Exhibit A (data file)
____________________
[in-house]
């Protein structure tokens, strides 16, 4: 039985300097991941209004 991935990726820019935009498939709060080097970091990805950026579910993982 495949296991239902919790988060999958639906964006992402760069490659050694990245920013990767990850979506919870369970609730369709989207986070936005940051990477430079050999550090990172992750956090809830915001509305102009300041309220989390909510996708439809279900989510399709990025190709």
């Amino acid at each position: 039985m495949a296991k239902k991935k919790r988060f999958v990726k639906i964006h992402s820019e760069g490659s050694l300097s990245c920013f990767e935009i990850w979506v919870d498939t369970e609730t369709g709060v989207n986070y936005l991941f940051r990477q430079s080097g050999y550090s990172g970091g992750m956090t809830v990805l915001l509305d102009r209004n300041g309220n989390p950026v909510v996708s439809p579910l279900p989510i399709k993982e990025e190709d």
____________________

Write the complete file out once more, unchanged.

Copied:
[in-house]
């Protein structure tokens, strides 16, 4: 039985300097991941209004 991935990726820019935009498939709060080097970091990805950026579910993982 495949296991239902919790988060999958639906964006992402760069490659050694990245920013990767990850979506919870369970609730369709989207986070936005940051990477430079050999550090990172992750956090809830915001509305102009300041309220989390909510996708439809279900989510399709990025190709």
């Amino acid at each position: 039985m495949a296991k239902k991935k919790r988060f999958v990726k639906i964006h992402s820019e760069g490659s050694l300097s990245c920013f990767e935009i990850w979506v919870d498939t369970e609730t369709g709060v989207n986070y936005l991941f940051r990477q430079s080097g050999y550090s990172g970091g992750m956090t809830v990805l915001l509305d102009r209004n300041g309220n989390p950026v909510v996708s439809p579910l279900p989510i399709k993982e990025e190709d």